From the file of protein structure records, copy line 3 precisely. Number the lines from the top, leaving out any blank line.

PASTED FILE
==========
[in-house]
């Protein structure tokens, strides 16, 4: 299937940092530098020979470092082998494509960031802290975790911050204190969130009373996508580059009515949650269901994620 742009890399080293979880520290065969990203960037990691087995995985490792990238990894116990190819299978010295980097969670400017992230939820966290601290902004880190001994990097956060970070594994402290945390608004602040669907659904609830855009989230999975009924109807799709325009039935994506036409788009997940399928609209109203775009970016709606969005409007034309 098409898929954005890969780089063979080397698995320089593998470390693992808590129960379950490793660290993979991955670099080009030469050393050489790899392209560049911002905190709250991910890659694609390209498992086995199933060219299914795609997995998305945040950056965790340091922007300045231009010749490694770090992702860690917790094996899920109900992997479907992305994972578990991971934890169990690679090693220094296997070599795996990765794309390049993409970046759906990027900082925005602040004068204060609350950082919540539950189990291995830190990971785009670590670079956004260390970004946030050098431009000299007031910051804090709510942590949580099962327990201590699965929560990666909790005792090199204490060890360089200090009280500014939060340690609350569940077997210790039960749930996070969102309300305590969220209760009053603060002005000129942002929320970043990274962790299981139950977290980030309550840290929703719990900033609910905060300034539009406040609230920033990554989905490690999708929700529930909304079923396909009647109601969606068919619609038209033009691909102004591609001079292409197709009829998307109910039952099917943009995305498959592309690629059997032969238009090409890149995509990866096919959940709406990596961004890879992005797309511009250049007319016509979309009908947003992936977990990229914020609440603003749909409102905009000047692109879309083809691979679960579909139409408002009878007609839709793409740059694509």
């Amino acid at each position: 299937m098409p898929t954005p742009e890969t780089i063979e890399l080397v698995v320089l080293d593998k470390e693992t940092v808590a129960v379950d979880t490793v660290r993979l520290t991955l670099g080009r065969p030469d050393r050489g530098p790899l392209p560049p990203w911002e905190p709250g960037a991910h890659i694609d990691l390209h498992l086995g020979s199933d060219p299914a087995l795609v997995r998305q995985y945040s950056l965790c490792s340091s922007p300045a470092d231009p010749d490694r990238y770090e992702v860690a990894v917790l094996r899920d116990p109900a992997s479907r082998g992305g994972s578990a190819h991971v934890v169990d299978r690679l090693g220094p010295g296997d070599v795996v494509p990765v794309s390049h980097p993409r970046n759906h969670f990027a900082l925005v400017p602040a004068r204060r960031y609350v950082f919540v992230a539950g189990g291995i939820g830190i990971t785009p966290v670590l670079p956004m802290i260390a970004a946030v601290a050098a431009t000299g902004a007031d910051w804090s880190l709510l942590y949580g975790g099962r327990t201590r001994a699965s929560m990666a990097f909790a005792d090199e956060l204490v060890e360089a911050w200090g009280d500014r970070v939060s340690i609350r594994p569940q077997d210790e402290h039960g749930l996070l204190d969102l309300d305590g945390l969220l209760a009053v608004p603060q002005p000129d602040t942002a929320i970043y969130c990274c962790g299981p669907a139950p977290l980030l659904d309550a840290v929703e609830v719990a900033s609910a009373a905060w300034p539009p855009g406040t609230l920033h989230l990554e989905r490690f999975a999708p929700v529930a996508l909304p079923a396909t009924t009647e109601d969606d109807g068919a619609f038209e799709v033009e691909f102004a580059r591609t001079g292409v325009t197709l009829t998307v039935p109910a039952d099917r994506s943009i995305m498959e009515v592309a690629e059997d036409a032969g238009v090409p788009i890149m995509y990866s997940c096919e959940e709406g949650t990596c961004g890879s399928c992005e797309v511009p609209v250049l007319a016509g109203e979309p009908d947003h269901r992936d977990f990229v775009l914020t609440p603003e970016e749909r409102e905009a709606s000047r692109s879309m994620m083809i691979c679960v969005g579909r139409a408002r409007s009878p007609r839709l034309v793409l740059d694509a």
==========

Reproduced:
């Amino acid at each position: 299937m098409p898929t954005p742009e890969t780089i063979e890399l080397v698995v320089l080293d593998k470390e693992t940092v808590a129960v379950d979880t490793v660290r993979l520290t991955l670099g080009r065969p030469d050393r050489g530098p790899l392209p560049p990203w911002e905190p709250g960037a991910h890659i694609d990691l390209h498992l086995g020979s199933d060219p299914a087995l795609v997995r998305q995985y945040s950056l965790c490792s340091s922007p300045a470092d231009p010749d490694r990238y770090e992702v860690a990894v917790l094996r899920d116990p109900a992997s479907r082998g992305g994972s578990a190819h991971v934890v169990d299978r690679l090693g220094p010295g296997d070599v795996v494509p990765v794309s390049h980097p993409r970046n759906h969670f990027a900082l925005v400017p602040a004068r204060r960031y609350v950082f919540v992230a539950g189990g291995i939820g830190i990971t785009p966290v670590l670079p956004m802290i260390a970004a946030v601290a050098a431009t000299g902004a007031d910051w804090s880190l709510l942590y949580g975790g099962r327990t201590r001994a699965s929560m990666a990097f909790a005792d090199e956060l204490v060890e360089a911050w200090g009280d500014r970070v939060s340690i609350r594994p569940q077997d210790e402290h039960g749930l996070l204190d969102l309300d305590g945390l969220l209760a009053v608004p603060q002005p000129d602040t942002a929320i970043y969130c990274c962790g299981p669907a139950p977290l980030l659904d309550a840290v929703e609830v719990a900033s609910a009373a905060w300034p539009p855009g406040t609230l920033h989230l990554e989905r490690f999975a999708p929700v529930a996508l909304p079923a396909t009924t009647e109601d969606d109807g068919a619609f038209e799709v033009e691909f102004a580059r591609t001079g292409v325009t197709l009829t998307v039935p109910a039952d099917r994506s943009i995305m498959e009515v592309a690629e059997d036409a032969g238009v090409p788009i890149m995509y990866s997940c096919e959940e709406g949650t990596c961004g890879s399928c992005e797309v511009p609209v250049l007319a016509g109203e979309p009908d947003h269901r992936d977990f990229v775009l914020t609440p603003e970016e749909r409102e905009a709606s000047r692109s879309m994620m083809i691979c679960v969005g579909r139409a408002r409007s009878p007609r839709l034309v793409l740059d694509a």